Do you have an artist rep.? If so, who and how long have you been with them.

Yes I do. Our first project together was done 10 years ago. I have had a few reps throughout my career.

Is working with a self-published author to illustrate their book something you would consider?

Yes I have been working with self publishers a little for about six years now.

Have you done any illustrating for children’s Magazines? If so, who?

I think so. But I am not sure. It’s funny. I lose track sometimes. I have done projects and they will end up in store. I will do a double take and think “where have I seen that before”? Here’s the best one. I was looking at a piece of exercise equipment going through the booklet and thinking I like
this art. Then I realized I was the artist. LOL!

Have you ever tried illustrating a wordless picture book?

I never have.

Do you have a studio in your house?

Yes my studio is in the house. I have had a studio in the house and I have had a studio outside of the house. The nicest one was when we lived in Chicago, We lived in the city and I worked a mile from home. I had a nice walk to the studio.

You have three free video art classes on your website. Do you think you will do more?

Yes I want to do more. I really like doing them.

Click here to check out his free classes.

Did you teach yourself Procreate when it came out?

I watched a few videos. Procreate is a great program I have been using it into my work flow more and more. I like to do line work in procreate.

Do you still use Photoshop?

Yes that is my main art program. I do most of the coloring in Photoshop. Mainly because I am use to using it.

In one of your videos you mention that you get a lot of work from Behance. Do you still get a lot of work via them?

I was getting a lot of work from Behance. I was posting a piece of art almost every day at one time. The more you post there your art kind of moves up the ranks in viewing I had work showing up on page one sometimes. Behance has a world wide reach.

With so many illustrated books, why don’t you show them off on your website?

Good question. I try to have a sampling of styles. I want people to get an idea of what I do and spark interest. If people want to see more specific examples I can provide it if I have it.

What do you think is your biggest success?


Do you try to spend a specific amount of time working on your craft?

I like to sketch. I carry a sketchbook and draw people sometimes. I watch art teaching videos online and then try it out. I think you always have to push to grow.

Do you take pictures or research a project before you start?

Yes I do. For me even if I know something I am illustrating there are little nuances that I don’t always catch that can really sell the look. So I will find reference or take a photo.

Do you think the Internet has opened doors for you?

Yes. The opportunity for more people to see my work grew with the internet. But then the competition grew as well.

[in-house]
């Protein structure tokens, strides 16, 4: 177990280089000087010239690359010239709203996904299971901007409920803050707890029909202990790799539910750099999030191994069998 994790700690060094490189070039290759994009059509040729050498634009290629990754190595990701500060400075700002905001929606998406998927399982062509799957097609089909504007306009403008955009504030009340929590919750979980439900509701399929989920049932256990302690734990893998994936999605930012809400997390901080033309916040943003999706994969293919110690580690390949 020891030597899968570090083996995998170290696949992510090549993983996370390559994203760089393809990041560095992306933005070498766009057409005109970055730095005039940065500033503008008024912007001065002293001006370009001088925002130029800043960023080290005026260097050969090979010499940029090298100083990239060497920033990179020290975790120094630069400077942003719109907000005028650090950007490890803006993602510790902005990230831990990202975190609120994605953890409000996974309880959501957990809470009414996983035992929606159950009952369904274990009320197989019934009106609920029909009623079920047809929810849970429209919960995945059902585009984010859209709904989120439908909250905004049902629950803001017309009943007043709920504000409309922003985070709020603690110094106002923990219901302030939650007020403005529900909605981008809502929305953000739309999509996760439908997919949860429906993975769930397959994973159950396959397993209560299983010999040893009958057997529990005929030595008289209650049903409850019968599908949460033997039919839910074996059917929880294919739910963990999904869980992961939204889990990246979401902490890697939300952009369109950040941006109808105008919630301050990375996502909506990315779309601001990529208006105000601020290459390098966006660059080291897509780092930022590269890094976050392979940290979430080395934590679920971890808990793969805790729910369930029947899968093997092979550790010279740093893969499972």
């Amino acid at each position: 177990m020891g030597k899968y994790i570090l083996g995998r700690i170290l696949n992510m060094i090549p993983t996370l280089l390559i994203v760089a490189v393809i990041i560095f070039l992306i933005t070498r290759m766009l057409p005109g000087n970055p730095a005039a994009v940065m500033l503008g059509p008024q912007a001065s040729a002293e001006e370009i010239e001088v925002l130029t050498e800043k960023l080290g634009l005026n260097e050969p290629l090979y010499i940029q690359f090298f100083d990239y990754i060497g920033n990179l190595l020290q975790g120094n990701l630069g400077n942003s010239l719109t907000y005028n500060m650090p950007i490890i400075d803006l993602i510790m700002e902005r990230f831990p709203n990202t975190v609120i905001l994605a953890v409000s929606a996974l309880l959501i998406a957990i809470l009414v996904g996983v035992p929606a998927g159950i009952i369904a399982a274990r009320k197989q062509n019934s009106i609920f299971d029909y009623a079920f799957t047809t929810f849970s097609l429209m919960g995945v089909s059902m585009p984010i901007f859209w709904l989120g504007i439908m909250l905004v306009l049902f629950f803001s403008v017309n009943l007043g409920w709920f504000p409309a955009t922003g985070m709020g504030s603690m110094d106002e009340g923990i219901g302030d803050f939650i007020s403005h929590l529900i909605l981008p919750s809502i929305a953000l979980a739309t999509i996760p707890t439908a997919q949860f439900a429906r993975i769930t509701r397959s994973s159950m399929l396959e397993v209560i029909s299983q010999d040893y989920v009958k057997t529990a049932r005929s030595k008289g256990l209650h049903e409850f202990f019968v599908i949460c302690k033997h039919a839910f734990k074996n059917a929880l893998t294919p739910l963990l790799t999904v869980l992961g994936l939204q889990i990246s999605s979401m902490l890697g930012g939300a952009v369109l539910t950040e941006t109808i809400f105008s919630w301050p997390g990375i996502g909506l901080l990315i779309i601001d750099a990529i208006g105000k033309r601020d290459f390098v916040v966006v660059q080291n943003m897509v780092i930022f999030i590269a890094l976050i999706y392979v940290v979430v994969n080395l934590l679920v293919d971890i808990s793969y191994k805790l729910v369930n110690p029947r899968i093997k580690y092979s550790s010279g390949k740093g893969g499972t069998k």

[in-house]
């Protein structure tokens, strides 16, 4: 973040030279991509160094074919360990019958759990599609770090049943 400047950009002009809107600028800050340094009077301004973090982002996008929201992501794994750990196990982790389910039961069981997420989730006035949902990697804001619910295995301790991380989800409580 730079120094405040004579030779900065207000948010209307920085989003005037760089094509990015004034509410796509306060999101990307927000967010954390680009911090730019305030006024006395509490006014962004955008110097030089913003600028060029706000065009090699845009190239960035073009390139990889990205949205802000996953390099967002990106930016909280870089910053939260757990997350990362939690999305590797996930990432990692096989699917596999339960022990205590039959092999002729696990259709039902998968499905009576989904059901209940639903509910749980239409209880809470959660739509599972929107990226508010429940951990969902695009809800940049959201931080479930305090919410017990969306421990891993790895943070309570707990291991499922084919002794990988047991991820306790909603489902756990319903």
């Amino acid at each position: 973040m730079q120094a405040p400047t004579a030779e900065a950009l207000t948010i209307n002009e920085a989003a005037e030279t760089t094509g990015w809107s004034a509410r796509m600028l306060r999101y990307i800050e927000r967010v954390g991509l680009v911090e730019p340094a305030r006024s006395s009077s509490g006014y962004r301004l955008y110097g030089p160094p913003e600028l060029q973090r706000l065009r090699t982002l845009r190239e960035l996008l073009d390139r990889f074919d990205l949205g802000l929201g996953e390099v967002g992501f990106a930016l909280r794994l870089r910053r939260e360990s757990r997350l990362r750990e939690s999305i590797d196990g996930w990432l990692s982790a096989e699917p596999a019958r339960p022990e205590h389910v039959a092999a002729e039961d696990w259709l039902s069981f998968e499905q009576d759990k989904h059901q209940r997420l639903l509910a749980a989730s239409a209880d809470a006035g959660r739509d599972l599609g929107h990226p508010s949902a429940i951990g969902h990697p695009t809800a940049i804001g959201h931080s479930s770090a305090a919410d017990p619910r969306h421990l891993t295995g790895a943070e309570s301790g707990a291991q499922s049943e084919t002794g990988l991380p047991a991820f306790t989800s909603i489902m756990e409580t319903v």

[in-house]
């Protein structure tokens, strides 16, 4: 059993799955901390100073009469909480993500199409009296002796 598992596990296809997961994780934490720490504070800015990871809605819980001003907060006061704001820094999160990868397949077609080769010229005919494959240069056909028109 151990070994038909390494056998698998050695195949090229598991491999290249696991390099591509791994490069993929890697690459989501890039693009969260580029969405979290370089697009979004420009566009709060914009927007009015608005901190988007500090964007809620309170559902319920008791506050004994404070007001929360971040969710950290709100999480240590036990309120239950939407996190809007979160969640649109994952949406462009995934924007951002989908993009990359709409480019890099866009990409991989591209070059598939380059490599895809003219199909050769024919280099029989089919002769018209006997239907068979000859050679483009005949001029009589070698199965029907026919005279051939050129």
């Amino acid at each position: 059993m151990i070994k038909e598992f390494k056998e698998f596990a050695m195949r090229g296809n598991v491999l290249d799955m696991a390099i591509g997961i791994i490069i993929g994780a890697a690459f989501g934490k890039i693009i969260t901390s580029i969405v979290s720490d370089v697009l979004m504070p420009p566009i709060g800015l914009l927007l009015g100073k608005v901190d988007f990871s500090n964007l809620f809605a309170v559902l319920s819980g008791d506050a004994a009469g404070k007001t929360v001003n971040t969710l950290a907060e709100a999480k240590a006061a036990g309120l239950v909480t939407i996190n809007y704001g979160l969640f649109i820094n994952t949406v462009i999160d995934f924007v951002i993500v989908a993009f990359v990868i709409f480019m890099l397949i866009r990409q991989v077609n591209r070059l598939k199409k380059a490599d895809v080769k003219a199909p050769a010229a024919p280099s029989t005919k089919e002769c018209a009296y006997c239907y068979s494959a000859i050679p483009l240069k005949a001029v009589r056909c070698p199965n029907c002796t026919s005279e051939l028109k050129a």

Do you have any career dreams that you want to fulfill?

Writing and Illustrating my own books.

What are you working on now?

A couple projects. The quarantine has not really effected me.

Do you have any material type tips you can share with us? Example: Paint or paper that you love – the best place to buy – a new product that you’ve tried – A how to tip, etc.

I do have a couple. I like this pad of paper I can get from the dollar store nice tooth and it scans really nice. I bought a stack of em. It’s just called “sketch paper pad”.
My sketchbooks are moleskin they fit in my pocket and I really like the feel of the paper.
I draw traditionally with a variety of pencils, from prismacolor to 2 b technical pencils .05
I use a screen protector on the iPad it has a tooth so it has nice feel when you draw. It’s made by iCarez .
I have some nice inking brushes for my iPad made by Georg’s Brushes called “Comic and Cartoon ink set”

Any words of wisdom on how to become a successful writer or illustrator?

a. Stick with it. Don’t get locked down by “your style” allow yourself to grow and develop.
b. Learn to be organized . It will help in every area. I was a disorganized mess when I started. I was able to change so anyone can. It helps when you are doing multiple jobs to know what’s priority, how much time you need, and when you can work it in and not get surprised by an unexpected due date.
c. If you’re not comfortable with a project you don’t have to take it. This is a touchy one because sometimes uncomfortable jobs are ones that stretch you out and you grow. I’m not talking about those. Sometimes people approach you with projects and they are sketchy and you may be getting
set up to be ripped off.
d. Get 1/2 up front if you can. Your client should be invested like you are. It’s a mutual trust thing.
e. You are an artist and providing a valuable skill. Your art work has value.
f. Time yourself when you doing an illustration. Do it a few times. I kept a time record for one year to get an idea over time how long it takes for me to do illustrations. It will help when giving a job quote or knowing how long you need to do a project.
g. No question is a dumb question. If you aren’t sure ask.

Thank you Guy for sharing your talent and expertise with us. Make sure to let us know your future successes. As a freelance artist, you have done a great job using your talent in many areas, which is so important for any illustrtator to learn and perfect.

To see more of Guy’s work, you can visit him at:





If you have a minute, please leave a comment for Guy. I am sure he’d love to hear from you and I enjoy reading them, too. 

Talk tomorrow,



  1. I am trying to contact Guy about an illustration opportunity – please email me how to contact you. V Harris


  2. What a variety of illustrations! I love the different characters and their expressions. Fun! Thanks for sharing!


  3. I am encouraged that Guy can be so successful and have a variety of styles. Thanks for sharing your work and for the tips, Guy.


  4. Wow! What wonderful, expressive illustrations and so much variety. Thanks for a very fun and informative post.


  5. This was a surprise today to see the illustrator of my book MY BREAKFAST WITH JESUS. I enjoyed learning about him. Thanks, Kathy!